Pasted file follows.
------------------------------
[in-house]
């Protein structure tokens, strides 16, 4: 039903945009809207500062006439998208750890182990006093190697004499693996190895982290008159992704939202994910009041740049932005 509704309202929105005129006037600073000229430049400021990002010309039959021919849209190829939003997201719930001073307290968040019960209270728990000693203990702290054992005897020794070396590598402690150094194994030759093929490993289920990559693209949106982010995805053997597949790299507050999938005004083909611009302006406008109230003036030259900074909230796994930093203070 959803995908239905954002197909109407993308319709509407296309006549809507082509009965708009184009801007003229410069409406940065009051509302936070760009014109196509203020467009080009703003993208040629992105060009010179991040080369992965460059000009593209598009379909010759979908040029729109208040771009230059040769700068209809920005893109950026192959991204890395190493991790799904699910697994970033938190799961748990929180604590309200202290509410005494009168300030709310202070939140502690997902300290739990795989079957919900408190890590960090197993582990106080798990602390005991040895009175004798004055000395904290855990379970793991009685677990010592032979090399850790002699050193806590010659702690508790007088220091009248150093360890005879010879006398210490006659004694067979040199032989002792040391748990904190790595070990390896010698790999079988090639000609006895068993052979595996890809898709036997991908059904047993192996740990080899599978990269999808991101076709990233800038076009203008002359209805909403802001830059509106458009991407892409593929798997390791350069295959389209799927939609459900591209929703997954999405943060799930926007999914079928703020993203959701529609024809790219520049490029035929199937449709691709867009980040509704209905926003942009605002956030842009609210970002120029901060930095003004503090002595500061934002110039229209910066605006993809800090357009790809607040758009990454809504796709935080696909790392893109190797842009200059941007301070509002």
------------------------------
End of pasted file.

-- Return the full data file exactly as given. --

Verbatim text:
[in-house]
């Protein structure tokens, strides 16, 4: 039903945009809207500062006439998208750890182990006093190697004499693996190895982290008159992704939202994910009041740049932005 509704309202929105005129006037600073000229430049400021990002010309039959021919849209190829939003997201719930001073307290968040019960209270728990000693203990702290054992005897020794070396590598402690150094194994030759093929490993289920990559693209949106982010995805053997597949790299507050999938005004083909611009302006406008109230003036030259900074909230796994930093203070 959803995908239905954002197909109407993308319709509407296309006549809507082509009965708009184009801007003229410069409406940065009051509302936070760009014109196509203020467009080009703003993208040629992105060009010179991040080369992965460059000009593209598009379909010759979908040029729109208040771009230059040769700068209809920005893109950026192959991204890395190493991790799904699910697994970033938190799961748990929180604590309200202290509410005494009168300030709310202070939140502690997902300290739990795989079957919900408190890590960090197993582990106080798990602390005991040895009175004798004055000395904290855990379970793991009685677990010592032979090399850790002699050193806590010659702690508790007088220091009248150093360890005879010879006398210490006659004694067979040199032989002792040391748990904190790595070990390896010698790999079988090639000609006895068993052979595996890809898709036997991908059904047993192996740990080899599978990269999808991101076709990233800038076009203008002359209805909403802001830059509106458009991407892409593929798997390791350069295959389209799927939609459900591209929703997954999405943060799930926007999914079928703020993203959701529609024809790219520049490029035929199937449709691709867009980040509704209905926003942009605002956030842009609210970002120029901060930095003004503090002595500061934002110039229209910066605006993809800090357009790809607040758009990454809504796709935080696909790392893109190797842009200059941007301070509002």